In some embodiments of the present invention, the graph partitioning via node splitting and merging is performed by identifying which nodes (if any) have valid significant tokens, then splitting each node that has valid significant tokens into a new connected graph, in which each node of the new graph represents a token of the string, and then merging the split nodes by merging the bridge nodes. In some embodiments of the present invention, nodes that have valid significant tokens refer to nodes that have tokens that are not generic terms such as malware, virus, etc. In some embodiments of the present invention, nodes that have a pure digit string (i.e., only digit tokens) would not be valid. In some embodiments of the present invention, nodes that have valid significant tokens further or alternatively refer to nodes in which the length of the tokens meet or extend a minimum character length threshold. Each node that is merged into a same connected component is relabeled. FIG. 8 depicts an example of a splitting procedure in accordance with one or more embodiments of the present invention, in which nodes found in connected component 704 and connected component 708 are split into tokens (i.e., sub-nodes) corresponding to a subset of characters in accordance with one or more embodiments of the present invention. In the example shown in FIG. 8, node H is split up into two sub-nodes, a first being the non-symbolic word “Ransom” and a second being the non-symbolic word “ZCryptor”. Similarly, node C is split up into four corresponding sub-nodes, a first being the non-symbolic word “Trojan”, the second being the non-symbolic word “Downloader”, a third being the non-symbolic word “Delf”, and a fourth being the non-symbolic word “avj”. Nodes E and F have valid tokens and thus are similarity split up into corresponding sub-nodes. FIG. 9 depicts an example merging procedure, in which the sub-nodes of FIG. 8 are merged to form a branching graph 900 in accordance with one or more embodiments of the present invention. In some embodiments of the present invention, branching graph 900 is formed by identifying and merging sub-nodes that are bridge nodes, in which a bridge node is a sub-node that appears more than once in sub-nodes of the nodes of the connected components 702, 704, 706, 708. In the example shown in FIG. 9, for example, the sub-nodes “Trojan,” “Downloader”, “Delf”, Win32”, and “Ransom” each appear more than once and thus are bridge nodes. The merging of the sub-nodes results in the forming of branching graph 900, which is a connected component made up of linked sub-nodes.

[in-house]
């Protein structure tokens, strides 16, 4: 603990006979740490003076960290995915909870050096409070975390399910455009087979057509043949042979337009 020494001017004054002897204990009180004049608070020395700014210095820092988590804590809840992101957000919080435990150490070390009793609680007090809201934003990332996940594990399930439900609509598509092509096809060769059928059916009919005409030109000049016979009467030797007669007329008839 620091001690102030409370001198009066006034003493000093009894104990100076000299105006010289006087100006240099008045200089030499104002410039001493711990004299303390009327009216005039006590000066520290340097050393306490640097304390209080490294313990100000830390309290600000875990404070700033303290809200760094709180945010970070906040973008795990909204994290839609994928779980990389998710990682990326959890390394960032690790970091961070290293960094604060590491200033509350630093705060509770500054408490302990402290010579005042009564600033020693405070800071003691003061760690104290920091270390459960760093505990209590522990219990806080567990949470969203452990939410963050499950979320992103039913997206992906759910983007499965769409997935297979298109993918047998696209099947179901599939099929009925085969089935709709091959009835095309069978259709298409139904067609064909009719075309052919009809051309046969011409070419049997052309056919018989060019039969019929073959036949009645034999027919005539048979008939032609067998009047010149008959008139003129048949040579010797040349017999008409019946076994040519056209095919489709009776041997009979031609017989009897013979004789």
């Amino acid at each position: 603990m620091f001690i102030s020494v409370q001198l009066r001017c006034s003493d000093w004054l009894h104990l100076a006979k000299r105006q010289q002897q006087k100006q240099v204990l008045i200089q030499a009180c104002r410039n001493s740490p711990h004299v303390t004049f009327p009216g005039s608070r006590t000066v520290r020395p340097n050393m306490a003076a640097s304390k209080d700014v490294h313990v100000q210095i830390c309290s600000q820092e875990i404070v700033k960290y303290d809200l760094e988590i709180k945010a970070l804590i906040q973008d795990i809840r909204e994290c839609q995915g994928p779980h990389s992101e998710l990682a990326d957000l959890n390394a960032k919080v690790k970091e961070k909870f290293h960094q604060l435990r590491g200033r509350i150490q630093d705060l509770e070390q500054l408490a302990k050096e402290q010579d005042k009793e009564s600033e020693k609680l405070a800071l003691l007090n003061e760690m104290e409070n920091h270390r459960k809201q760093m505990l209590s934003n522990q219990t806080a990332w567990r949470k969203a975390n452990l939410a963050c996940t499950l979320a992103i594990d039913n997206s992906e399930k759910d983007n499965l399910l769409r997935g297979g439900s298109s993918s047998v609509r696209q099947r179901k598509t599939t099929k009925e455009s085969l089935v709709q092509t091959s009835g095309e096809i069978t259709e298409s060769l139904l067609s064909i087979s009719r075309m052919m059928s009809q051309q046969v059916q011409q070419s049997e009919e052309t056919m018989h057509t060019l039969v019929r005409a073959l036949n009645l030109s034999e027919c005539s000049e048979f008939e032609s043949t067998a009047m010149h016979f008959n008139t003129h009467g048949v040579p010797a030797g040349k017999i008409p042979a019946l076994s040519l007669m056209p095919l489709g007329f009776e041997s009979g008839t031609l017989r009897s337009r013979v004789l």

Referring back to FIG. 5, in some embodiments of the present invention, bucket generator component 406 includes a GTB generator 512 and an MCB generator 514. In general, GTB generator 512 is configured to identify generic words that are similar to a malware string, and MCB generator 514 is configured to find combinations of generic words. In particular, in some embodiments of the present invention, GTB generator 512 is configured to train a word2vec model using non-symbolic words, select top n words that are semantically similar to the word ‘malware,” and then construct a GTB using the selected top n words. In some embodiments of the present invention, the GTB that is generated by GTB generator 512 is stored in a database such as GTB database 412. In some embodiments of the present invention, MCB generator 514 is configured to calculate pointwise mutual information (PMI) for each n-gram of the generated word2vec model and to keep high average PMI n-grams in bootstrap resampling samples while removing low PMI n-grams. MCB generator 514 is configured to construct an MCB using the n-grams that were retained. In some embodiments of the present invention, the MCB that is generated by MCB generator 514 is stored in a database such as MCB database 414.